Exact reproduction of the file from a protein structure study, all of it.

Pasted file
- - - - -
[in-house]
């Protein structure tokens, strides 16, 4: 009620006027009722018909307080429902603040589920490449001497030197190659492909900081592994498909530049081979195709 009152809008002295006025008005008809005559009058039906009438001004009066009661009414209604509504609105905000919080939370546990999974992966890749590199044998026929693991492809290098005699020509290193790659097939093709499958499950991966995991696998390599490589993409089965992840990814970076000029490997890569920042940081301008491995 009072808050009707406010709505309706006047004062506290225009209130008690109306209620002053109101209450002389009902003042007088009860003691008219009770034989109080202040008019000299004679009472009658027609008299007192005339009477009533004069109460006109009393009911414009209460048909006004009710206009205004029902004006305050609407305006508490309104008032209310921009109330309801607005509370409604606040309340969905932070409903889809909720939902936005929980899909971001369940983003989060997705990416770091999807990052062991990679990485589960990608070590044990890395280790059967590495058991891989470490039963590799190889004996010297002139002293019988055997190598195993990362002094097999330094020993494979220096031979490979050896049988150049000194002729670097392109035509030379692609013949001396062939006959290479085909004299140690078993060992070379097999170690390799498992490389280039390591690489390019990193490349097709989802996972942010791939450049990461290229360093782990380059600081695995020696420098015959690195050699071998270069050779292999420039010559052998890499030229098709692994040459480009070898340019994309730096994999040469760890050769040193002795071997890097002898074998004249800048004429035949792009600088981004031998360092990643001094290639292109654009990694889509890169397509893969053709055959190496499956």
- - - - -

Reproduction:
[in-house]
């Protein structure tokens, strides 16, 4: 009620006027009722018909307080429902603040589920490449001497030197190659492909900081592994498909530049081979195709 009152809008002295006025008005008809005559009058039906009438001004009066009661009414209604509504609105905000919080939370546990999974992966890749590199044998026929693991492809290098005699020509290193790659097939093709499958499950991966995991696998390599490589993409089965992840990814970076000029490997890569920042940081301008491995 009072808050009707406010709505309706006047004062506290225009209130008690109306209620002053109101209450002389009902003042007088009860003691008219009770034989109080202040008019000299004679009472009658027609008299007192005339009477009533004069109460006109009393009911414009209460048909006004009710206009205004029902004006305050609407305006508490309104008032209310921009109330309801607005509370409604606040309340969905932070409903889809909720939902936005929980899909971001369940983003989060997705990416770091999807990052062991990679990485589960990608070590044990890395280790059967590495058991891989470490039963590799190889004996010297002139002293019988055997190598195993990362002094097999330094020993494979220096031979490979050896049988150049000194002729670097392109035509030379692609013949001396062939006959290479085909004299140690078993060992070379097999170690390799498992490389280039390591690489390019990193490349097709989802996972942010791939450049990461290229360093782990380059600081695995020696420098015959690195050699071998270069050779292999420039010559052998890499030229098709692994040459480009070898340019994309730096994999040469760890050769040193002795071997890097002898074998004249800048004429035949792009600088981004031998360092990643001094290639292109654009990694889509890169397509893969053709055959190496499956």